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Gurney Drive

Wednesday, September 22nd, 2010

Gurney Drive by night
View from our room – Gurney Drive by night.

So much has changed yet so little that I have forgotten about this place. The road is an unceasing torrent of traffic now. The roadside burger stalls with their mouthwatering aroma have long disappeared. Towering skyscrapers stand on plots where grand mansions used to occupy. These are not what Gurney Drive used to be, not how I have remembered it.

Nonetheless, the familiar sights and sounds and sensations are still there. The sea wall, the casuarina trees, the waves lapping against the narrow stretch of sandy beach and the salty taste of humid breeze greeted me as Wuan and I strolled along the seafront promenade. All these are gentle reminders of how much I used to love coming here to just free my mind from all the cares of the world.



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Gurney Getaway – Day 4 (December 30, 2004)

Wednesday, January 5th, 2005

Sunrise at Gurney Drive
Sunrise at Gurney Drive.

0707: Wuan caught a few of these remarkable shots of the sunrise while I was still deep asleep. She is definitely a very morning person. All the sunrise shots for this trip were taken by her. She excitedly woke me up just to show me what she had captured. When I looked out the window, the sky was already bright and clear.

Bak Kut Teh at Gurney Drive
Bak kut teh at Zealand Cafe in Gurney Drive.

0856: On the previous mornings, Wuan and I had noticed that the morning crowd usually gathered in the coffee shops selling bak kut teh. This is a popular herbal soup cooked with pork ribs, pork and almost all the innards of a pig. It is served with either white rice or yam rice, crullers (ewe char koay) and bean cake (tau kua). It is true that we Chinese eat almost anything four-legged except tables and chairs. We thought it must be good since there were always sizeable crowds in the shops. However it was not as tasty as we had expected. We must have appeared odd photographing our food before eating it.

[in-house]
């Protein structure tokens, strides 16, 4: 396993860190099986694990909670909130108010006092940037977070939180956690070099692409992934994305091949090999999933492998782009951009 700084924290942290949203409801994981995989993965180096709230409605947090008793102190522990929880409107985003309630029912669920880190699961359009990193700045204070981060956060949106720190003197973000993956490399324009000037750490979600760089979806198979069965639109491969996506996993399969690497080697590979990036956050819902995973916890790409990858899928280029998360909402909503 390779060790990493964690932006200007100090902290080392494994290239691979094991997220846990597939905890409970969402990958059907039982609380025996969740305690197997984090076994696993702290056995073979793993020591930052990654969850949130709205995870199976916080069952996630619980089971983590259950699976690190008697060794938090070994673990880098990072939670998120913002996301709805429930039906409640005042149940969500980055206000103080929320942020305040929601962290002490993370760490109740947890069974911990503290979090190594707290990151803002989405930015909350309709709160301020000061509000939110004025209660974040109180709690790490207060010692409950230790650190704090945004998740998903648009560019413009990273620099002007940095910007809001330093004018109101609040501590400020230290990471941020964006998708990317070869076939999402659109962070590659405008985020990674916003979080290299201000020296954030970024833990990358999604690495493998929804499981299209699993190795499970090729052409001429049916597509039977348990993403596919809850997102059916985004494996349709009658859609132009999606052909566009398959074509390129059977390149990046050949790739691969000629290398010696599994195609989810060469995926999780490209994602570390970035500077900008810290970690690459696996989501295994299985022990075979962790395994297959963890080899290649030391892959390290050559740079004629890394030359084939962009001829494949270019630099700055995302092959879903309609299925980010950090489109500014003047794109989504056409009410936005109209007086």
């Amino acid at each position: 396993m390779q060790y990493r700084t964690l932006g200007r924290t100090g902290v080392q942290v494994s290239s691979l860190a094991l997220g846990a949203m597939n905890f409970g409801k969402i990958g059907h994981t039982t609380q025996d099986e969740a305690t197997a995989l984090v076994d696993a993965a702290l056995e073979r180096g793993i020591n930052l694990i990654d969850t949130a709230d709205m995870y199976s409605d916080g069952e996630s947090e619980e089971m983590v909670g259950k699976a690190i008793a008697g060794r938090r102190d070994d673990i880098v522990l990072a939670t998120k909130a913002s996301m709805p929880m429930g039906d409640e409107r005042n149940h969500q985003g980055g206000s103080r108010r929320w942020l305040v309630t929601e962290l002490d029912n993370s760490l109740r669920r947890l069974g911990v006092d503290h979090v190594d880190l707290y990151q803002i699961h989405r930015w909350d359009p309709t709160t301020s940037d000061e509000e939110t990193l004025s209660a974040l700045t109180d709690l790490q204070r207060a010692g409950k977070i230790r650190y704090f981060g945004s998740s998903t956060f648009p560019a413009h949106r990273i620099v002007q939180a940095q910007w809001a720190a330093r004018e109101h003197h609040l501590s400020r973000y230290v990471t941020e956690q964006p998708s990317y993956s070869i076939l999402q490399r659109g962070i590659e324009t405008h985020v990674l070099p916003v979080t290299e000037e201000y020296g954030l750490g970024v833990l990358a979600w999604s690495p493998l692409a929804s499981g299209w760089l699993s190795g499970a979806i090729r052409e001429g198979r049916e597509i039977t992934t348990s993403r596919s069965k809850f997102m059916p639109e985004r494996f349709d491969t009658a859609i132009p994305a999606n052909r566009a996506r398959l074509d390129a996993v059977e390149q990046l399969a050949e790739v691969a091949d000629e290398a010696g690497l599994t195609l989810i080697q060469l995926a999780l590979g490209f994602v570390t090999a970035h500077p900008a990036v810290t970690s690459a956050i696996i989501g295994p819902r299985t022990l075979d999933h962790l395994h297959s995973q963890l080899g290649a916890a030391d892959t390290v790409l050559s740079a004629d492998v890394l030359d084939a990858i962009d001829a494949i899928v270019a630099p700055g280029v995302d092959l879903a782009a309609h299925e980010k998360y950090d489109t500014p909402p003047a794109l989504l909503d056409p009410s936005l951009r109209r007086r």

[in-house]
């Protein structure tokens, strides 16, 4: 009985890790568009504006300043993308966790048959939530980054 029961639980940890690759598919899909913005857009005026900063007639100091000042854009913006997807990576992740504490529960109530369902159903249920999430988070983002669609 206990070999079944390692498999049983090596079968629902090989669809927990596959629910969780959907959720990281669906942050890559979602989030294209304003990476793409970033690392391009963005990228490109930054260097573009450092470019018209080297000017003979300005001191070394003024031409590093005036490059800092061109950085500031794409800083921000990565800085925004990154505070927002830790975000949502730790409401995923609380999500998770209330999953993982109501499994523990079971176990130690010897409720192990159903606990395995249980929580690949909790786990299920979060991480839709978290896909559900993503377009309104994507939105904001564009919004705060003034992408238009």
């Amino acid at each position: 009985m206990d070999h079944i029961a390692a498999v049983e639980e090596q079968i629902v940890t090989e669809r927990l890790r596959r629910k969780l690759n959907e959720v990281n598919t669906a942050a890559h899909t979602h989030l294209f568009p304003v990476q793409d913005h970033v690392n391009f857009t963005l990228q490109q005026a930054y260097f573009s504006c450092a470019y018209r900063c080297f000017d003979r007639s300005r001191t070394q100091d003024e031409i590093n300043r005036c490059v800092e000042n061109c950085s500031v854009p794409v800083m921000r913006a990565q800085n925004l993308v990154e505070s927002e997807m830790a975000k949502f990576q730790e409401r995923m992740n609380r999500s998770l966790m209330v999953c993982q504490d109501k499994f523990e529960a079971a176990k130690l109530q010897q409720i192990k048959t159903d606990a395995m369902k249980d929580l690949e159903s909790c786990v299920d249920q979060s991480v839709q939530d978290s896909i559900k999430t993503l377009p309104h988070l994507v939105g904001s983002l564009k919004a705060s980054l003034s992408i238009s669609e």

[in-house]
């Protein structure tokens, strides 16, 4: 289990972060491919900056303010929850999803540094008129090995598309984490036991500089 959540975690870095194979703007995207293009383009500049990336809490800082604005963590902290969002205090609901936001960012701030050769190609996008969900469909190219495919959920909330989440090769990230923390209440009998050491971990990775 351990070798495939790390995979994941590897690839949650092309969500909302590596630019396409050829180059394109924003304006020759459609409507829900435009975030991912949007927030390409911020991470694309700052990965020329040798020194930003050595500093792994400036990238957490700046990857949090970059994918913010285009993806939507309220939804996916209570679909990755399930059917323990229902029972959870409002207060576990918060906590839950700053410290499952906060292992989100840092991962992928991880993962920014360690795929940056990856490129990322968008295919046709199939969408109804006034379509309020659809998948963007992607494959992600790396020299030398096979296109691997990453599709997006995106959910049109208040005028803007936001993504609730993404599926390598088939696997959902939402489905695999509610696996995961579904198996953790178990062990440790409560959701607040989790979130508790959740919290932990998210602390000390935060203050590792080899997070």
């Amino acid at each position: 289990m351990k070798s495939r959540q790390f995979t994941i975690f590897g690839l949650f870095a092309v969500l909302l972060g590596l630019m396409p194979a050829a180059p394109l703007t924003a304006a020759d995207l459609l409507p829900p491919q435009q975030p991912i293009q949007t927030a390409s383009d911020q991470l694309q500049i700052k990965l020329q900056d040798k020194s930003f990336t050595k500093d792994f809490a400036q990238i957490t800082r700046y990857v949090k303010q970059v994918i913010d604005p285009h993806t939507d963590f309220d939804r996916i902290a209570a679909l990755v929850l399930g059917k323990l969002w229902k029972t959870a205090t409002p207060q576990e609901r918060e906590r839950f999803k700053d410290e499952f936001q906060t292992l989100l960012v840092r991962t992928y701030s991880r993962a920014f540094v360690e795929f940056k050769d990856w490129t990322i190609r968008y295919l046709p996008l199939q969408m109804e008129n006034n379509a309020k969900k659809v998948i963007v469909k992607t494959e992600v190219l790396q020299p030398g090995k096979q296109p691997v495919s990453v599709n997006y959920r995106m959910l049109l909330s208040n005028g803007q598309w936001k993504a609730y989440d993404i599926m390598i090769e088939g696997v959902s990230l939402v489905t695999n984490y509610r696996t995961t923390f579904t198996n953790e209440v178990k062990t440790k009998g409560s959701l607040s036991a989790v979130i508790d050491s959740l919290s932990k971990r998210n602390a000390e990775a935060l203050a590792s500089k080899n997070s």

Feet of the reclining Buddha at Wat Chayamangkalaram
Feet of the reclining Buddha at Wat Chayamangkalaram in Penang.

0941: We went back to the Siamese temple to take a few shots that we missed for our own personal album. It was already crowded with tourists, mostly Japanese and mainland Chinese. Tsunami or no tsunami, Penang was still full of tourists. This photo is of the reclining Buddha with the motif of a wheel on the sole of his foot. I gathered that the eight spokes of the wheel represent the Noble Eightfold Path (Attha Sila) of Buddhism.

Gurney Drive Penang
Gurney Drive, Penang.

1205: It was time to leave. This had been one uneasy holiday. And I did what most tourists have done more often than me – visit the two Buddhist temples. I believe I have been there as a kid but I do not have any recollection. Now I can be certain that I have been there, thanks to Wuan. Everywhere we went in Gurney Drive, we overheard people talking about the tsunami, the earthquake and the rising death toll. Would we go come back again some time in the near future? Perhaps, just to see the Gurney Drive that I know before it is lost forever to the waves of development.

* More photos in the Gallery.



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Gurney Getaway – Day 3 (December 29, 2004)

Wednesday, January 5th, 2005

Sunrise at Gurney Drive
Sunrise at Gurney Drive.

0658: Wuan, as she usually does, woke up just before 7am and took this shot of Tanjung Tokong. Penang too was beginning to stir to life. The tide had receded, leaving bare a swathe of mud from one end of Gurney Drive all the way to Tanjung Tokong several miles away. The reclaimed land near there was beginning to take shape – a stretch of land stood where the sea formerly was.

View of Gunung Jerai from Gurney Drive
Gunung Jerai from Gurney Drive.

0808: It was a beautiful morning. We could see the hazy outline of Gunung Jerai in the distance. I remember having seen the peak from the other side many years ago when I followed Dad on his monthly trips to Kedah. In the plains it rose, a mass of green that seemed out of place among the the padi fields, buffalos and kampung houses.

Nasi lemak breakfast at Restoran Khaleel at Gurney Drive
Nasi lemak breakfast at Restoran Khaleel at Gurney Drive

0823: We stopped at Khaleel for breakfast. That is the only Mamak restaurant the entire stretch of Gurney Drive. We had nasi lemak, teh halia and roti canai. The sambal was exceptionally spicy but the fried anchovies and peanuts was crunchy and nice.